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Posted By Peter Bentley
Below I mentioned that my systemic computer was featured in a New Scientist article. Since then, the work has been picked up worldwide and has appeared in many surprising places. Many thanks for the interest! Some of the other articles have included, erm... some interesting claims. Just to clarify: the systemic computer can repair its damaged code. It is not a PC, although it has been simulated by a PC and a Mac. It is not a new operating system, it is an entirely new computer architecture which runs code on bare metal (no operating system). The FPGA is not a resource manager - we used it to implement the entire computer plus a conventional co-processor. It does not use Chaos Theory. It does not detect overheating. It does not run Ms Windows or Max OS X or any operating system. Oh, and it's not Skynet. Not yet anyway!

Here are just a few of the other articles about the work. I got to page 10 in Google and gave up. I know there are many, many more out there. Thanks for going to so much trouble, folks.

Wired.co.uk No more blue screen of death with crash-proof computer

Wall Street Journal tech blog The Self-Repairing Computer That Never Crashes

Phys.org Researchers build self-repairing "systemic" computer (Also reported in eScience News, feedstory.net)

ZeeNews Now a Computer that Heals Itself(Also in The Times of India, truthdive.com, aninews.com, RupeeRains News, penmai.com, socialmediablazer.com)

pcworld.com Crash-proof computer tactic revealed by UK researchers (also reproduced in computerworld.co.nz)

pcpro.com Crash-proof computer created by London researchers

Hexus.net The "systemic computer" that repairs itself and never crashes

Slashgear.com Systemic computer can rebuild corrupted data and never crashes (also reproduced in techinvestornews.com)

digitaltrends.com Scientists design crash-proof computer based on nature’s chaos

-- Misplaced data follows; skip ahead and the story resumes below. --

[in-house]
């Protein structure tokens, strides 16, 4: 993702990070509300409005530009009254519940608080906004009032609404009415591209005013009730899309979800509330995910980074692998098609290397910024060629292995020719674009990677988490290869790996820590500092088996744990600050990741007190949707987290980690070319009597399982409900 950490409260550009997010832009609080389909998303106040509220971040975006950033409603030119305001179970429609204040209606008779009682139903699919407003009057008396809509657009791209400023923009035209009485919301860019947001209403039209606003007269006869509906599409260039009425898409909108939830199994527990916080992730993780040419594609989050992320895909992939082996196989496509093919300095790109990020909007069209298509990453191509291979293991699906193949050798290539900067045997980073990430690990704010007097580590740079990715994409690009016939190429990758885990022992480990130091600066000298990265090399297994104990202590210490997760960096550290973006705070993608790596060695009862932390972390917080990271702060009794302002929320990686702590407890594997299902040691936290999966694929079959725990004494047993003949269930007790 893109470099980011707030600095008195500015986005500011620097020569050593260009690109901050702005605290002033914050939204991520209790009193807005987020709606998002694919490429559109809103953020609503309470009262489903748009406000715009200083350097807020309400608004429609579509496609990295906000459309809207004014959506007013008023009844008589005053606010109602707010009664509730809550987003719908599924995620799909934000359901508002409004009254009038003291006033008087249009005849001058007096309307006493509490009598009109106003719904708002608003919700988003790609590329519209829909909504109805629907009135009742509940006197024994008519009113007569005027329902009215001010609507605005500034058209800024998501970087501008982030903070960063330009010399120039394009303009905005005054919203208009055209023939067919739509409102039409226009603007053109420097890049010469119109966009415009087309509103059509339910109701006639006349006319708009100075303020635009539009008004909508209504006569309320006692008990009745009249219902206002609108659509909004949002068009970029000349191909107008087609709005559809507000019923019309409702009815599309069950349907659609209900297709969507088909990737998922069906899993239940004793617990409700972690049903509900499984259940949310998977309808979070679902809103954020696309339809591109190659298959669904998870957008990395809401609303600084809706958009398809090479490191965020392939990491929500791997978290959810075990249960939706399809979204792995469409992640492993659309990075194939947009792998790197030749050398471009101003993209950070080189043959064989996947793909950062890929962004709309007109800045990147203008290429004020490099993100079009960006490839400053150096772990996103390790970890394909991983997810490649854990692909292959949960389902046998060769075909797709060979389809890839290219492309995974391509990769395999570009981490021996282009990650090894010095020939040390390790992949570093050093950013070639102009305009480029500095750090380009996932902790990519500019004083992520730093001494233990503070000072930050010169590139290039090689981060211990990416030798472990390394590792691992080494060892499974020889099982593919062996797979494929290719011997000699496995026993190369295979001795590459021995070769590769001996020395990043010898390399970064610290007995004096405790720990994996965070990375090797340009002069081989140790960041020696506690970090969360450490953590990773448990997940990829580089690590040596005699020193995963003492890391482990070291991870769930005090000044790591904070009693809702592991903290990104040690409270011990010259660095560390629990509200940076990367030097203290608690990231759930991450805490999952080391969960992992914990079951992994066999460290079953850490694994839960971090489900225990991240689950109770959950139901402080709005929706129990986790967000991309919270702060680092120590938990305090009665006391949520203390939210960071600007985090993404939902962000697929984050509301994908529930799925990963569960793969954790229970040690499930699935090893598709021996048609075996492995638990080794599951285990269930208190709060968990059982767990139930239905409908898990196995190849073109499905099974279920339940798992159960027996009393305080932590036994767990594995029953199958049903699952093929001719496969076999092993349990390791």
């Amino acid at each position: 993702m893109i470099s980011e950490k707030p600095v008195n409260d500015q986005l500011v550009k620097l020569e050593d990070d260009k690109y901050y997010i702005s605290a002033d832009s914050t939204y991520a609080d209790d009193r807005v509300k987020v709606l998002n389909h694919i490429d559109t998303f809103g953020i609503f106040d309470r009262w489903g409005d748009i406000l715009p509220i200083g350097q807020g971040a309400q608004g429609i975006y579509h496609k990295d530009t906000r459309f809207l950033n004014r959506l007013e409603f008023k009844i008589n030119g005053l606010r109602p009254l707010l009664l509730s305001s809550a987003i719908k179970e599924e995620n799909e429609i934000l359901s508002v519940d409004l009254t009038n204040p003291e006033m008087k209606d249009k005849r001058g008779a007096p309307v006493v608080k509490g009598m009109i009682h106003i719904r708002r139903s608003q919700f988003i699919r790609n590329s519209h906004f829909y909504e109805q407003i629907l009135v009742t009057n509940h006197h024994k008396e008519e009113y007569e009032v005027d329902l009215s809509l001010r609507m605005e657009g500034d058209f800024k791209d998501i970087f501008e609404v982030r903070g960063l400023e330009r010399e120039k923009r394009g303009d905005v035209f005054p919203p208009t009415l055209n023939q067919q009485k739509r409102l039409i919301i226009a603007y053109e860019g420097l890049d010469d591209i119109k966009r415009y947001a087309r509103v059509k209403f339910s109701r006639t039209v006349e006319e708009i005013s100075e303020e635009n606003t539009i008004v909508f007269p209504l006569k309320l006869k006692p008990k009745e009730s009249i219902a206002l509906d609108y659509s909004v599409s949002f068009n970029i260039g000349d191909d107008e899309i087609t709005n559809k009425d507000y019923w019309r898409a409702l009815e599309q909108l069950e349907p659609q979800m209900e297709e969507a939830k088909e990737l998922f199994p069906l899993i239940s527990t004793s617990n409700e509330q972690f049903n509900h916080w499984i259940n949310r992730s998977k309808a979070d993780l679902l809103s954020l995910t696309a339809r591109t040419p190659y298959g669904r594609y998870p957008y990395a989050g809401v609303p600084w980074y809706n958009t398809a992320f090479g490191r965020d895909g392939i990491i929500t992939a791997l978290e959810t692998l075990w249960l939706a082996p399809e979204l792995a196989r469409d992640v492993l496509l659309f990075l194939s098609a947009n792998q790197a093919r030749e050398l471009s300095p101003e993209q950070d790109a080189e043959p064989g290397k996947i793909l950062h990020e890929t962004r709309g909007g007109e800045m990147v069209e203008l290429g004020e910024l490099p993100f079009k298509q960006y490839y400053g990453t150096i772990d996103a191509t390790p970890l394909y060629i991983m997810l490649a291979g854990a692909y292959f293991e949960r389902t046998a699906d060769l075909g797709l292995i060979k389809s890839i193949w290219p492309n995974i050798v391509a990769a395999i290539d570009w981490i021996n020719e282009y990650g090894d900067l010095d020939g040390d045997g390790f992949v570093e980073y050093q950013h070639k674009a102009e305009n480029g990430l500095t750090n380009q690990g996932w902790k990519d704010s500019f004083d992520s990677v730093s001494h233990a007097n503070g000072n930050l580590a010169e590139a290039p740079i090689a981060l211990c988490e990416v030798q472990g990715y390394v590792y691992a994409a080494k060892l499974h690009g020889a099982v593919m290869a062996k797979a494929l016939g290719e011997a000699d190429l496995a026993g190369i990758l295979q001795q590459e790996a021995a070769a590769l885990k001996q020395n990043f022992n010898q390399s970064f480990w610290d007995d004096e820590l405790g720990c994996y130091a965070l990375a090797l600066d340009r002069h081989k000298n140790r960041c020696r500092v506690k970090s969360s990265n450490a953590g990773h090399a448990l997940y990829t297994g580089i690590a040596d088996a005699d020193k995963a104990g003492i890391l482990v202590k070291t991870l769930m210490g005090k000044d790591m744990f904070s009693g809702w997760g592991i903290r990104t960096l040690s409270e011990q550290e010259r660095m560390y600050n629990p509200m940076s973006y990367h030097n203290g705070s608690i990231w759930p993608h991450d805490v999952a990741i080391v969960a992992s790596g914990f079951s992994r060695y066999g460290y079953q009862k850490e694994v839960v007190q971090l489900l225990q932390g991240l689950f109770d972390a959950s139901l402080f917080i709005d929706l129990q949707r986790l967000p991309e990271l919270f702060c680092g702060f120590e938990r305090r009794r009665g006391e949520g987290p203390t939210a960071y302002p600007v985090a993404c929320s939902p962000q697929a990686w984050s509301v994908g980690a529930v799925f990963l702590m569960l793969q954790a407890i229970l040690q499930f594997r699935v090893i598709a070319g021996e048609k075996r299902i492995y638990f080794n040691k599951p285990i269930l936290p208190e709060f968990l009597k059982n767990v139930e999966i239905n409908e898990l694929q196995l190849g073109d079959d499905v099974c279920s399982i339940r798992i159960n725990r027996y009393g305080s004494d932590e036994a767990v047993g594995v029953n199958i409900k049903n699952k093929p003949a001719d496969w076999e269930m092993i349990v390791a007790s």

extremetech.com Researchers create crash- proof, self-repairing, inspired-by-nature computer

kitguru.net How to build a PC that never crashes

venturebeat.com Scientists invent a self-repairing computer that will never crash (also in ebests.com, gamespasm.com)

techspot.com Scientists develop computer that never crashes

ubergizmo.com Computer That Never Crashes Mimics Biology

gizmodo.com Scientists Claim They’ve Built a Computer That Never Crashes

IT News Today Found a way to rid computer of lockups and crashes


 
Posted By Peter Bentley

We've been working on my systemic computer for several years but it's only now that we have a working hardware version, thanks to my talented EngD student Christos Sakellariou.

The computer is a result of more than a decade of research into modelling natural processes using conventional computers (processes such as evolution, brains, ecosystems, etc). The models were usually very slow and I realised that our conventional computers have a very different way of processing information compared to all natural systems. For example, our brain has billions of neurons, many of which can fire at the same time. This means information is processed in parallel, distributed across the whole brain. In conventional computers, only one (or very few) instructions are followed at the same time, memory is centralised, and so although they do things very fast, they are still very slow compared to our brains. The other problem is failure - a centralised architecture will fail as soon as one component fails. In our brain we lose neurons every day but we're fine - our brains have the redundancy to cope and the ability to reconfigure themselves to make use of what is left. So I decided I wanted to build a computer that worked more like a brain. The result is the systemic computer. It processes information in parallel and it can reconfigure itself if it gets damaged.

We're still working on it, and you can read more about the systemic computer here. However, we're very pleased to have a lead technology story in New Scientist today! Not only that, but the story was the most read on the New Scientist website . Thanks to Paul Marks for the article.

New Scientist systemic computer article